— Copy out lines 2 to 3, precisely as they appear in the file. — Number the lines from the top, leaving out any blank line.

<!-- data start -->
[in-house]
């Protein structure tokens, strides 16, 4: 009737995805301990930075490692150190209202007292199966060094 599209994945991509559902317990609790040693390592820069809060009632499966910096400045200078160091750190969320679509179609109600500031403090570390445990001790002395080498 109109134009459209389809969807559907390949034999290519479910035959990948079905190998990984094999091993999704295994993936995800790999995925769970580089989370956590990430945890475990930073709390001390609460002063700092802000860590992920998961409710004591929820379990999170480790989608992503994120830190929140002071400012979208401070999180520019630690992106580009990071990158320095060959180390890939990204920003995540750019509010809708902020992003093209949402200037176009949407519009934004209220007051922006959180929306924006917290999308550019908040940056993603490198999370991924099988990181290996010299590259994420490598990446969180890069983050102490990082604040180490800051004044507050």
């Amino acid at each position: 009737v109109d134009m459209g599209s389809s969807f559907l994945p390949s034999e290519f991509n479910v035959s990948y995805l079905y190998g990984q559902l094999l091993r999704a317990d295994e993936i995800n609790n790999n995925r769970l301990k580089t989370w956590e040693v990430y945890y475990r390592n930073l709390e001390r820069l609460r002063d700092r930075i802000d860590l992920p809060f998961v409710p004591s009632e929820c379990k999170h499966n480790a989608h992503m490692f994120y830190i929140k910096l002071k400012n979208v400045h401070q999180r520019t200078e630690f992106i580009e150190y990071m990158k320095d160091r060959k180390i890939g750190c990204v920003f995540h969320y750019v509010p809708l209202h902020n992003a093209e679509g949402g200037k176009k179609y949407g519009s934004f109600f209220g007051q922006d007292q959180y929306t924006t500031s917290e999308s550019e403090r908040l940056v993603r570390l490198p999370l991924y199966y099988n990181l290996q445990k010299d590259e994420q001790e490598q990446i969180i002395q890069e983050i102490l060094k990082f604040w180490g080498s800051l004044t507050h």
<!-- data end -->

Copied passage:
């Protein structure tokens, strides 16, 4: 009737995805301990930075490692150190209202007292199966060094 599209994945991509559902317990609790040693390592820069809060009632499966910096400045200078160091750190969320679509179609109600500031403090570390445990001790002395080498 109109134009459209389809969807559907390949034999290519479910035959990948079905190998990984094999091993999704295994993936995800790999995925769970580089989370956590990430945890475990930073709390001390609460002063700092802000860590992920998961409710004591929820379990999170480790989608992503994120830190929140002071400012979208401070999180520019630690992106580009990071990158320095060959180390890939990204920003995540750019509010809708902020992003093209949402200037176009949407519009934004209220007051922006959180929306924006917290999308550019908040940056993603490198999370991924099988990181290996010299590259994420490598990446969180890069983050102490990082604040180490800051004044507050």
């Amino acid at each position: 009737v109109d134009m459209g599209s389809s969807f559907l994945p390949s034999e290519f991509n479910v035959s990948y995805l079905y190998g990984q559902l094999l091993r999704a317990d295994e993936i995800n609790n790999n995925r769970l301990k580089t989370w956590e040693v990430y945890y475990r390592n930073l709390e001390r820069l609460r002063d700092r930075i802000d860590l992920p809060f998961v409710p004591s009632e929820c379990k999170h499966n480790a989608h992503m490692f994120y830190i929140k910096l002071k400012n979208v400045h401070q999180r520019t200078e630690f992106i580009e150190y990071m990158k320095d160091r060959k180390i890939g750190c990204v920003f995540h969320y750019v509010p809708l209202h902020n992003a093209e679509g949402g200037k176009k179609y949407g519009s934004f109600f209220g007051q922006d007292q959180y929306t924006t500031s917290e999308s550019e403090r908040l940056v993603r570390l490198p999370l991924y199966y099988n990181l290996q445990k010299d590259e994420q001790e490598q990446i969180i002395q890069e983050i102490l060094k990082f604040w180490g080498s800051l004044t507050h």